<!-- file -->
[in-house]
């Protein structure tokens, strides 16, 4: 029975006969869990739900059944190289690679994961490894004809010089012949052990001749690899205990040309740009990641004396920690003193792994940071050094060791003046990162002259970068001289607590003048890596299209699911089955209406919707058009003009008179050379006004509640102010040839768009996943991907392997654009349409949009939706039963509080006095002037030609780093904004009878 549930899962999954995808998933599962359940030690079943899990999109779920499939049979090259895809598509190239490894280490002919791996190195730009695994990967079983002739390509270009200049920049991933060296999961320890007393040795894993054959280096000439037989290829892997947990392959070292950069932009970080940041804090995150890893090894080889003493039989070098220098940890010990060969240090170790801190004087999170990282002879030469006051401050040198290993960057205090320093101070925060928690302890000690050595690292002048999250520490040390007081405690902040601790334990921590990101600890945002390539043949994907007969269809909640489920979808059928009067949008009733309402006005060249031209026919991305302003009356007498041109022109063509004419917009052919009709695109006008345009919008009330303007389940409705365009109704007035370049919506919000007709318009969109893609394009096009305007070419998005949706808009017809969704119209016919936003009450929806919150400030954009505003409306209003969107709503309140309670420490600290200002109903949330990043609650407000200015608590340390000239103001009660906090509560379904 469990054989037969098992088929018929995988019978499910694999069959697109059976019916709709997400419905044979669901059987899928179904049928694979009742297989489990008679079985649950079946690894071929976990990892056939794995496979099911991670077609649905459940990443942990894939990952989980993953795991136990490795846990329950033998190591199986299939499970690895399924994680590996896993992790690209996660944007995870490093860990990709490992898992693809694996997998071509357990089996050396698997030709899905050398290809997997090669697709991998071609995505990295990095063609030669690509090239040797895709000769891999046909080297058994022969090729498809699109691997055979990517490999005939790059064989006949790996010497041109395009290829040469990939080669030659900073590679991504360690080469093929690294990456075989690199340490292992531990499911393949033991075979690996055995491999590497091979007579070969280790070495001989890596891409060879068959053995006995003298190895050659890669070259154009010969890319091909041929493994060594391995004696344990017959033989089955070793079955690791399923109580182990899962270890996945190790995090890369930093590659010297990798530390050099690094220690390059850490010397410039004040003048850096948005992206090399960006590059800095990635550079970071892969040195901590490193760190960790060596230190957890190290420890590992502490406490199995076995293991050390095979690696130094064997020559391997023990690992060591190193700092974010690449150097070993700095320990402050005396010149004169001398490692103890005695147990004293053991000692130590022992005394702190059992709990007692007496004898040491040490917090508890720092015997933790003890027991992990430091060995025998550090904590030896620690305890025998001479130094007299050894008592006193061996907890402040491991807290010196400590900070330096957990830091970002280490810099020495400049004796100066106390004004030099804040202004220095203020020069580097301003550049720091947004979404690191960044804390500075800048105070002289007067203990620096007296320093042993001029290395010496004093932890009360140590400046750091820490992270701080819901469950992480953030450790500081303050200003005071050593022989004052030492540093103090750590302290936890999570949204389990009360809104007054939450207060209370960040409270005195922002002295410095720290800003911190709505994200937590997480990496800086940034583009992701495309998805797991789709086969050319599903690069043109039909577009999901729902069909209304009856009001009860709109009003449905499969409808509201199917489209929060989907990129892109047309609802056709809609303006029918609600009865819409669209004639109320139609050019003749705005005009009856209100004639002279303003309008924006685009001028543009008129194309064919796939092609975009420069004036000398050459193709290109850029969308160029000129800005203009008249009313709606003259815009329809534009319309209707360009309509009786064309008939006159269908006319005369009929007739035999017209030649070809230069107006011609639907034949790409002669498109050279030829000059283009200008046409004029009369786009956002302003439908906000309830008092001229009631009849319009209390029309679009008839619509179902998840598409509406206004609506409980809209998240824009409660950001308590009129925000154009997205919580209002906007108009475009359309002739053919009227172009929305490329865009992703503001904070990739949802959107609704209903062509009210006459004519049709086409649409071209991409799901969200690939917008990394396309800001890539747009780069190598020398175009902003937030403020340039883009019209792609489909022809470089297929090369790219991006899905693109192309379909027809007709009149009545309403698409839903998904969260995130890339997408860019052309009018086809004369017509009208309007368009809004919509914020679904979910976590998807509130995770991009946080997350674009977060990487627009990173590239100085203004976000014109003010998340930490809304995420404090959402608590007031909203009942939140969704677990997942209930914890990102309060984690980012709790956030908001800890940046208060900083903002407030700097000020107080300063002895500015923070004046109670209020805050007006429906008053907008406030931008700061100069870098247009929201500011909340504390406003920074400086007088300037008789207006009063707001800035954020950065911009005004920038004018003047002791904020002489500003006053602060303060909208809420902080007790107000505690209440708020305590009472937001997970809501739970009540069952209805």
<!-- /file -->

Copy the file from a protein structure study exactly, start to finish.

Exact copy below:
[in-house]
């Protein structure tokens, strides 16, 4: 029975006969869990739900059944190289690679994961490894004809010089012949052990001749690899205990040309740009990641004396920690003193792994940071050094060791003046990162002259970068001289607590003048890596299209699911089955209406919707058009003009008179050379006004509640102010040839768009996943991907392997654009349409949009939706039963509080006095002037030609780093904004009878 549930899962999954995808998933599962359940030690079943899990999109779920499939049979090259895809598509190239490894280490002919791996190195730009695994990967079983002739390509270009200049920049991933060296999961320890007393040795894993054959280096000439037989290829892997947990392959070292950069932009970080940041804090995150890893090894080889003493039989070098220098940890010990060969240090170790801190004087999170990282002879030469006051401050040198290993960057205090320093101070925060928690302890000690050595690292002048999250520490040390007081405690902040601790334990921590990101600890945002390539043949994907007969269809909640489920979808059928009067949008009733309402006005060249031209026919991305302003009356007498041109022109063509004419917009052919009709695109006008345009919008009330303007389940409705365009109704007035370049919506919000007709318009969109893609394009096009305007070419998005949706808009017809969704119209016919936003009450929806919150400030954009505003409306209003969107709503309140309670420490600290200002109903949330990043609650407000200015608590340390000239103001009660906090509560379904 469990054989037969098992088929018929995988019978499910694999069959697109059976019916709709997400419905044979669901059987899928179904049928694979009742297989489990008679079985649950079946690894071929976990990892056939794995496979099911991670077609649905459940990443942990894939990952989980993953795991136990490795846990329950033998190591199986299939499970690895399924994680590996896993992790690209996660944007995870490093860990990709490992898992693809694996997998071509357990089996050396698997030709899905050398290809997997090669697709991998071609995505990295990095063609030669690509090239040797895709000769891999046909080297058994022969090729498809699109691997055979990517490999005939790059064989006949790996010497041109395009290829040469990939080669030659900073590679991504360690080469093929690294990456075989690199340490292992531990499911393949033991075979690996055995491999590497091979007579070969280790070495001989890596891409060879068959053995006995003298190895050659890669070259154009010969890319091909041929493994060594391995004696344990017959033989089955070793079955690791399923109580182990899962270890996945190790995090890369930093590659010297990798530390050099690094220690390059850490010397410039004040003048850096948005992206090399960006590059800095990635550079970071892969040195901590490193760190960790060596230190957890190290420890590992502490406490199995076995293991050390095979690696130094064997020559391997023990690992060591190193700092974010690449150097070993700095320990402050005396010149004169001398490692103890005695147990004293053991000692130590022992005394702190059992709990007692007496004898040491040490917090508890720092015997933790003890027991992990430091060995025998550090904590030896620690305890025998001479130094007299050894008592006193061996907890402040491991807290010196400590900070330096957990830091970002280490810099020495400049004796100066106390004004030099804040202004220095203020020069580097301003550049720091947004979404690191960044804390500075800048105070002289007067203990620096007296320093042993001029290395010496004093932890009360140590400046750091820490992270701080819901469950992480953030450790500081303050200003005071050593022989004052030492540093103090750590302290936890999570949204389990009360809104007054939450207060209370960040409270005195922002002295410095720290800003911190709505994200937590997480990496800086940034583009992701495309998805797991789709086969050319599903690069043109039909577009999901729902069909209304009856009001009860709109009003449905499969409808509201199917489209929060989907990129892109047309609802056709809609303006029918609600009865819409669209004639109320139609050019003749705005005009009856209100004639002279303003309008924006685009001028543009008129194309064919796939092609975009420069004036000398050459193709290109850029969308160029000129800005203009008249009313709606003259815009329809534009319309209707360009309509009786064309008939006159269908006319005369009929007739035999017209030649070809230069107006011609639907034949790409002669498109050279030829000059283009200008046409004029009369786009956002302003439908906000309830008092001229009631009849319009209390029309679009008839619509179902998840598409509406206004609506409980809209998240824009409660950001308590009129925000154009997205919580209002906007108009475009359309002739053919009227172009929305490329865009992703503001904070990739949802959107609704209903062509009210006459004519049709086409649409071209991409799901969200690939917008990394396309800001890539747009780069190598020398175009902003937030403020340039883009019209792609489909022809470089297929090369790219991006899905693109192309379909027809007709009149009545309403698409839903998904969260995130890339997408860019052309009018086809004369017509009208309007368009809004919509914020679904979910976590998807509130995770991009946080997350674009977060990487627009990173590239100085203004976000014109003010998340930490809304995420404090959402608590007031909203009942939140969704677990997942209930914890990102309060984690980012709790956030908001800890940046208060900083903002407030700097000020107080300063002895500015923070004046109670209020805050007006429906008053907008406030931008700061100069870098247009929201500011909340504390406003920074400086007088300037008789207006009063707001800035954020950065911009005004920038004018003047002791904020002489500003006053602060303060909208809420902080007790107000505690209440708020305590009472937001997970809501739970009540069952209805």